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Last Posted: Apr 09, 2024
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A call for increased inclusivity and global representation in pharmacogenetic testing.
April Kennedy et al. NPJ Genom Med 2024 2 (1) 13

From the abstract: "Commercial pharmacogenetic testing panels capture a fraction of the genetic variation underlying medication metabolism and predisposition to adverse reactions. In this study we compared variation in six pharmacogenes detected by whole genome sequencing (WGS) to a targeted commercial panel in a cohort of 308 individuals with family history of pediatric heart disease. In 1% of the cohort, WGS identified rare variants that altered the interpretation of metabolizer status and would thus prevent potential errors in gene-based dosing. "

Heart Disease Risk Higher with Genetic Variant Plus Even Slightly Elevated Cholesterol
Inside Precision Medicine, February 2, 2023

From the article: " Even people with moderately elevated low-density lipoprotein cholesterol (LDL-C) have higher risk of heart disease if they also had a variant for familial hypercholesterolemia (FH), according to new research. The long-term study included over 20,000 patients and reinforces the value of genetic testing for this condition."

Familial Hypercholesterolemia Variant and Cardiovascular Risk in Individuals With Elevated Cholesterol
Y Zhang et al, JAMA Cardio, January 31, 2023

From the abstract: "How do familial hypercholesterolemia (FH) genetic variants modify coronary heart disease (CHD) risk among adults with moderate (LDL-C 130-189 mg/dL) and severe (LDL-C=190 mg/dL) hypercholesterolemia? In this pooled cohort study of 21?426 participants followed up with for a median of 18 years, FH variants were associated with a 2-fold higher CHD risk, even among individuals with moderately elevated LDL-C. The increased CHD risk appeared to be largely explained by the substantially higher lifetime cumulative LDL-C exposure in those with an FH variant vs those without. The findings suggest that genetic testing for FH may help refine risk stratification beyond LDL-C alone; clinical research is needed to assess the value of adding genetic testing to traditional phenotypic FH screening. "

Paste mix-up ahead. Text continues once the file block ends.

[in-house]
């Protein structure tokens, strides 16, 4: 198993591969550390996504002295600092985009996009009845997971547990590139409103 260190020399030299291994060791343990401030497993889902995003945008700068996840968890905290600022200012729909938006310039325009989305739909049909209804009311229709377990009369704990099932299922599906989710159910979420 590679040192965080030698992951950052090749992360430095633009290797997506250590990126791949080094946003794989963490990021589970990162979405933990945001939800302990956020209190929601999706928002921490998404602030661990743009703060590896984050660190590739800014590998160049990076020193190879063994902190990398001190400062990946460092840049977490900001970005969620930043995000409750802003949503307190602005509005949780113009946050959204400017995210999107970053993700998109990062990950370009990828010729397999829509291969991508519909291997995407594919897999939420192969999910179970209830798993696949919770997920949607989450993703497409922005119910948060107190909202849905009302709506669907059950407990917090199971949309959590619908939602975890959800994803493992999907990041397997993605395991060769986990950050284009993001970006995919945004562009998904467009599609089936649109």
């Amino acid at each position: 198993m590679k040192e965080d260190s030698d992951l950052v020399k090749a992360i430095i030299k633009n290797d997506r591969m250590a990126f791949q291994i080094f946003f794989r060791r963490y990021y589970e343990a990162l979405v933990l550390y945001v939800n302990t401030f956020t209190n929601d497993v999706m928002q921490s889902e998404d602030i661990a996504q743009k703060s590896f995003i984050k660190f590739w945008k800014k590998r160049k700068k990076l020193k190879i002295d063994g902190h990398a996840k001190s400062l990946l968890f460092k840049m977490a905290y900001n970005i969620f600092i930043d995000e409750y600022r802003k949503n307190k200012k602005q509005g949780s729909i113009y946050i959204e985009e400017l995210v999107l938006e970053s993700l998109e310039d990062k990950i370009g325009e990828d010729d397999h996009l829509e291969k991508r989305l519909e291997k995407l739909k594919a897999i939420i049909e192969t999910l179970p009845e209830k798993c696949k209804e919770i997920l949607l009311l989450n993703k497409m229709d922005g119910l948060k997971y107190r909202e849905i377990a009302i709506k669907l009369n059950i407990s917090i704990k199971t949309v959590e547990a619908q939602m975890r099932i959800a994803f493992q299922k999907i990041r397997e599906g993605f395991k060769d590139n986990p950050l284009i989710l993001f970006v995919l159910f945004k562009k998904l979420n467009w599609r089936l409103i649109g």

First trial of 'base editing' in humans lowers cholesterol - but raises safety concerns.
Miryam Naddaf et al. Nature 2023 11

From the paper: "The first trial in humans of the precise gene-editing technique known as base editing has shown promising results for keeping cholesterol levels in check in patients with familial hypercholesterolemia. The approach injects into people a treatment called VERVE-101, which permanently deactivates a gene in the liver called PCSK9. That gene controls the level of low-density lipoprotein (LDL), or ‘bad’ cholesterol — a key contributor to heart disease. But the findings have also drawn criticism. Two serious adverse events in the trial, including a death, have raised safety concerns. "

Disclaimer: Articles listed in the Public Health Genomics and Precision Health Knowledge Base are selected by the CDC Office of Public Health Genomics to provide current awareness of the literature and news. Inclusion in the update does not necessarily represent the views of the Centers for Disease Control and Prevention nor does it imply endorsement of the article's methods or findings. CDC and DHHS assume no responsibility for the factual accuracy of the items presented. The selection, omission, or content of items does not imply any endorsement or other position taken by CDC or DHHS. Opinion, findings and conclusions expressed by the original authors of items included in the update, or persons quoted therein, are strictly their own and are in no way meant to represent the opinion or views of CDC or DHHS. References to publications, news sources, and non-CDC Websites are provided solely for informational purposes and do not imply endorsement by CDC or DHHS.